EEOC Proposes ADA Amendments Act Regulations

July 26, 2009

By: Andrew D. Bobrek

The U.S. Equal Employment Opportunity Commission (“EEOC”) has approved new regulations implementing the Americans with Disabilities Act Amendments Act of 2008 . Although these regulations are not yet public (and are pending review at the Office of Management and Budget), recent comments offered by EEOC officials nevertheless provide an insightful glimpse as to what changes employers can expect—including some changes arguably outside the scope of the ADAAA.

Congress passed the ADAAA with the intent of reversing several Supreme Court rulings interpreting the ADA’s scope of protection.  In short, the ADAAA sought to expand the definition of “disability” to cover a broader range of impairments than permitted under the Supreme Court’s interpretation of the law. The legislation also empowered EEOC to draft regulations implementing this new, broader definition.

EEOC recently met to approve proposed regulations fulfilling this mandate. At this meeting, EEOC officials—principally Assistant Legal Counsel Christopher J. Kuczynski—commented on select portions of the new regulations, which appear to constitute a major shift in policy. Given the remedial intent of the ADAAA, this shift will not come as a surprise to most observers. What is surprising, however, is that EEOC’s proposed regulations, at least according to some commentators, arguably exceed the scope of the ADAAA’s rulemaking authority. A few examples illustrate this noteworthy development.


First, comments from both Commissioner Constance Barker (who voted against approval) and Kuczynski indicate that EEOC has proposed removing the “condition, manner, or duration” concept from the current ADA regulations. To date, employers have applied this criteria to determine whether an impairment “substantially limits” a major life activity and, therefore, may require a reasonable accommodation. The new regulations would replace this concept with hypothetical examples designed to aid disability determinations. According to several commentators, however, nothing in the ADAAA indicates that Congress intended to eliminate the “condition, manner, or duration” concept, and, in fact, the legislative history suggests that drafters intended to preserve this analytical device for employers.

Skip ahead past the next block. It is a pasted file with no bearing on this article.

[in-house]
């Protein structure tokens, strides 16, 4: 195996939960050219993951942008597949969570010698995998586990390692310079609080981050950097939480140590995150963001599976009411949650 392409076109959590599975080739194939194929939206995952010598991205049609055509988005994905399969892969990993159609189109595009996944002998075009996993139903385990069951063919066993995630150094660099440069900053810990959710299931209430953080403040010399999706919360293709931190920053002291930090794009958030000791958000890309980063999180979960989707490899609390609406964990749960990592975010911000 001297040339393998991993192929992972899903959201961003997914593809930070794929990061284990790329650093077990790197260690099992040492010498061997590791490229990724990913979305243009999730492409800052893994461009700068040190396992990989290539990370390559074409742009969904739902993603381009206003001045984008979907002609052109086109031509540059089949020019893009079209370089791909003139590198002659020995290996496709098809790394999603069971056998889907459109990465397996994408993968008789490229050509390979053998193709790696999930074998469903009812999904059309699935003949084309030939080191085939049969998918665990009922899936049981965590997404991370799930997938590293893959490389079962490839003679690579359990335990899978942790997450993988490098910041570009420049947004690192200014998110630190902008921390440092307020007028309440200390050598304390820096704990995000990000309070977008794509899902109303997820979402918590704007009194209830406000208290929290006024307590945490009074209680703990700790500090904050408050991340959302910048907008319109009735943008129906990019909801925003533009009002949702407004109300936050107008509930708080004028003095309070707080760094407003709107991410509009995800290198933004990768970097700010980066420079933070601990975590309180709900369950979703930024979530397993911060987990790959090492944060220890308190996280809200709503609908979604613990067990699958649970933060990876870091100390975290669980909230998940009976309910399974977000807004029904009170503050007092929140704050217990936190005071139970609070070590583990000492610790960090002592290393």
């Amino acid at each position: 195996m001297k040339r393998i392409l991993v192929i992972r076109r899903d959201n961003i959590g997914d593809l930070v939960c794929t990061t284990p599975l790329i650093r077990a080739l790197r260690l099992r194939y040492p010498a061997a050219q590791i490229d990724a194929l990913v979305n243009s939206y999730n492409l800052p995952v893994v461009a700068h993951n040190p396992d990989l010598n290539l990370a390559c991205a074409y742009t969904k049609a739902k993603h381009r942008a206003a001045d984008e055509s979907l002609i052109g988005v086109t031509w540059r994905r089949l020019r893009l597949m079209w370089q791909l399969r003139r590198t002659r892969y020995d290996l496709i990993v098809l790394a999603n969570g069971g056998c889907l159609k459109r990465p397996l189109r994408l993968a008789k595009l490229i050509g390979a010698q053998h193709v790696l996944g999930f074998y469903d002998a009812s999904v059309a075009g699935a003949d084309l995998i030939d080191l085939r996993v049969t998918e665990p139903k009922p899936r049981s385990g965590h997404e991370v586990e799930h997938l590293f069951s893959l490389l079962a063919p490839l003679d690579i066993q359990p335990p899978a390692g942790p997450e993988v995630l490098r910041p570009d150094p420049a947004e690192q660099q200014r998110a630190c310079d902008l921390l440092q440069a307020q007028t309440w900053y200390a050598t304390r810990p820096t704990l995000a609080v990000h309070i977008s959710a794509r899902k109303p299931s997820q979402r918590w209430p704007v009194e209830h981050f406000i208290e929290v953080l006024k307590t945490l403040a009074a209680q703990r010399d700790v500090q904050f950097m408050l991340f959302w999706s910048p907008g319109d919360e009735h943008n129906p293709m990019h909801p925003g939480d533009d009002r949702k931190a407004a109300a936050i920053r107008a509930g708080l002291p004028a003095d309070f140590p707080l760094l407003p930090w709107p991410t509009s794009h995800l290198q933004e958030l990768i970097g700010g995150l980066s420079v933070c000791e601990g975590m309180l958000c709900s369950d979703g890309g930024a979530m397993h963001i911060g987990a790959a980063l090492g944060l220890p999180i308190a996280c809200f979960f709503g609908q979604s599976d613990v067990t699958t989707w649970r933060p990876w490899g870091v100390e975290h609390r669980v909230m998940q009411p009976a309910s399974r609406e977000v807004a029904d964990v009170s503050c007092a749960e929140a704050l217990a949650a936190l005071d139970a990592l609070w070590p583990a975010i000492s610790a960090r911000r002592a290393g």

Second, the proposed regulations would redefine how an employer must evaluate whether an individual is substantially limited in the major life activity of “working”—another issue not expressly addressed by the ADAAA. Under current law, an individual is protected only if he or she cannot perform a “broad range” or “class” of jobs due to an impairment. The proposed regulations, however, would dispense with this concept, and, instead, require that an employee be unable to perform the “type of work” at issue (such as commercial truck driving, clerical work, assembly line work, or law enforcement).

Third, the proposed regulations include what amounts to a list of per se disabling conditions. According to Kuczynski’s comments, this list would include the following conditions: autism, blindness, cancer, cerebral palsy, deafness, diabetes, epilepsy, HIV/AIDS, intellectual disabilities, missing limbs, mobility impairments, multiple sclerosis, muscular dystrophy, as well as major depression, bipolar disorder, post-traumatic stress disorder, and schizophrenia. Enactment of such a per se list—which was not included in the ADAAA itself—would constitute a major departure from EEOC’s current policy calling for employers to take a “case-by-case” approach to assessing potential workplace impairments. The proposed regulations also identify several examples of “major life activities” and “major bodily functions” not included in the ADAAA itself.

Although more will be known once the proposed regulations are made public (including what steps employers may need to take to ensure compliance), one fact appears clear even at this early juncture: EEOC is plainly favoring a more categorical approach to determining whether an individual has a covered disability instead of the “individualized assessment” process which has thus far served as a hallmark of the ADA. 

Once the Office of Management and Budget completes its review, we anticipate the proposed regulations will be published in the Federal Register and interested parties will then have an opportunity to submit comments. In the mean time, employers should ensure their current practices conform with the ADAAA—which went into effect on January 1, 2009—paying particular attention to their reasonable accommodation policies and procedures.